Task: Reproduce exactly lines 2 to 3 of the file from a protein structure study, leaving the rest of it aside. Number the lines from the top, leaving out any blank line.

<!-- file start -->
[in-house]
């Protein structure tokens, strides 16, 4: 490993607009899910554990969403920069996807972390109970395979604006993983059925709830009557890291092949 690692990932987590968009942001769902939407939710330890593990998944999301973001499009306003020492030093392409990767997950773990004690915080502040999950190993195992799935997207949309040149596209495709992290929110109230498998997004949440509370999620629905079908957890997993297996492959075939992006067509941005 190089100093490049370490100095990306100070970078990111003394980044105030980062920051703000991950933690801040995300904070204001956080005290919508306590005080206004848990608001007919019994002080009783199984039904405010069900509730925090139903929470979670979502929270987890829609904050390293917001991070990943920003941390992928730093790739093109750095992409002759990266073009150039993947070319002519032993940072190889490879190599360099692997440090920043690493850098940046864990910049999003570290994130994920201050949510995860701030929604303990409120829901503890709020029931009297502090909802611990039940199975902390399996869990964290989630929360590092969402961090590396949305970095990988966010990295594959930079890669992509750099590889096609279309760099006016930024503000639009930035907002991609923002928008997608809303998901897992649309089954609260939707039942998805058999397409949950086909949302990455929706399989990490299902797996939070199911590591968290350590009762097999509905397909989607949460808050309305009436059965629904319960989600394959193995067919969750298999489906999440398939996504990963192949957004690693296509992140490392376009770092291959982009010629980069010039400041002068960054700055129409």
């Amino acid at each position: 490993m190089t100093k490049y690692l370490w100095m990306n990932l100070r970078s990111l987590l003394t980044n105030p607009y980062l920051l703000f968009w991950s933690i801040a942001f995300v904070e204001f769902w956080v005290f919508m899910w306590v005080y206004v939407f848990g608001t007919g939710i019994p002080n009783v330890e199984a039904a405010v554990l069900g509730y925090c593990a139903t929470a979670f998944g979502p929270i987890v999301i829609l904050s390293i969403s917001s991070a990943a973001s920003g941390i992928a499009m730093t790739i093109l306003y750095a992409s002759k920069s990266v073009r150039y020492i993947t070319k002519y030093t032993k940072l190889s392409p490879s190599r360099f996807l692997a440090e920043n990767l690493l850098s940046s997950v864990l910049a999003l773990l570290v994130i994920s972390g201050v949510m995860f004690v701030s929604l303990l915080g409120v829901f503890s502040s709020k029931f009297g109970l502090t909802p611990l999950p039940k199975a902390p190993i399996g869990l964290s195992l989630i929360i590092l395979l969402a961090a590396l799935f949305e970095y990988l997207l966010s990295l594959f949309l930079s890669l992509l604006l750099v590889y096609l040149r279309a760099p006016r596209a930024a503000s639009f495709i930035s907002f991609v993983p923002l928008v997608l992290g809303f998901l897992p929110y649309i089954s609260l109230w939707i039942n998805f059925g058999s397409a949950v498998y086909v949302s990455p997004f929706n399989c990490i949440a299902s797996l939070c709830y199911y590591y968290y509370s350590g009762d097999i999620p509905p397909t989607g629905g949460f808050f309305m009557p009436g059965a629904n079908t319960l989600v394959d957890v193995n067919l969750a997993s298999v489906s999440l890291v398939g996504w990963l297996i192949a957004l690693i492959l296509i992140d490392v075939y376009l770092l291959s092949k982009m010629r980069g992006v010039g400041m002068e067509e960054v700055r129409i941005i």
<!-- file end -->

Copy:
């Protein structure tokens, strides 16, 4: 490993607009899910554990969403920069996807972390109970395979604006993983059925709830009557890291092949 690692990932987590968009942001769902939407939710330890593990998944999301973001499009306003020492030093392409990767997950773990004690915080502040999950190993195992799935997207949309040149596209495709992290929110109230498998997004949440509370999620629905079908957890997993297996492959075939992006067509941005 190089100093490049370490100095990306100070970078990111003394980044105030980062920051703000991950933690801040995300904070204001956080005290919508306590005080206004848990608001007919019994002080009783199984039904405010069900509730925090139903929470979670979502929270987890829609904050390293917001991070990943920003941390992928730093790739093109750095992409002759990266073009150039993947070319002519032993940072190889490879190599360099692997440090920043690493850098940046864990910049999003570290994130994920201050949510995860701030929604303990409120829901503890709020029931009297502090909802611990039940199975902390399996869990964290989630929360590092969402961090590396949305970095990988966010990295594959930079890669992509750099590889096609279309760099006016930024503000639009930035907002991609923002928008997608809303998901897992649309089954609260939707039942998805058999397409949950086909949302990455929706399989990490299902797996939070199911590591968290350590009762097999509905397909989607949460808050309305009436059965629904319960989600394959193995067919969750298999489906999440398939996504990963192949957004690693296509992140490392376009770092291959982009010629980069010039400041002068960054700055129409």
């Amino acid at each position: 490993m190089t100093k490049y690692l370490w100095m990306n990932l100070r970078s990111l987590l003394t980044n105030p607009y980062l920051l703000f968009w991950s933690i801040a942001f995300v904070e204001f769902w956080v005290f919508m899910w306590v005080y206004v939407f848990g608001t007919g939710i019994p002080n009783v330890e199984a039904a405010v554990l069900g509730y925090c593990a139903t929470a979670f998944g979502p929270i987890v999301i829609l904050s390293i969403s917001s991070a990943a973001s920003g941390i992928a499009m730093t790739i093109l306003y750095a992409s002759k920069s990266v073009r150039y020492i993947t070319k002519y030093t032993k940072l190889s392409p490879s190599r360099f996807l692997a440090e920043n990767l690493l850098s940046s997950v864990l910049a999003l773990l570290v994130i994920s972390g201050v949510m995860f004690v701030s929604l303990l915080g409120v829901f503890s502040s709020k029931f009297g109970l502090t909802p611990l999950p039940k199975a902390p190993i399996g869990l964290s195992l989630i929360i590092l395979l969402a961090a590396l799935f949305e970095y990988l997207l966010s990295l594959f949309l930079s890669l992509l604006l750099v590889y096609l040149r279309a760099p006016r596209a930024a503000s639009f495709i930035s907002f991609v993983p923002l928008v997608l992290g809303f998901l897992p929110y649309i089954s609260l109230w939707i039942n998805f059925g058999s397409a949950v498998y086909v949302s990455p997004f929706n399989c990490i949440a299902s797996l939070c709830y199911y590591y968290y509370s350590g009762d097999i999620p509905p397909t989607g629905g949460f808050f309305m009557p009436g059965a629904n079908t319960l989600v394959d957890v193995n067919l969750a997993s298999v489906s999440l890291v398939g996504w990963l297996i192949a957004l690693i492959l296509i992140d490392v075939y376009l770092l291959s092949k982009m010629r980069g992006v010039g400041m002068e067509e960054v700055r129409i941005i």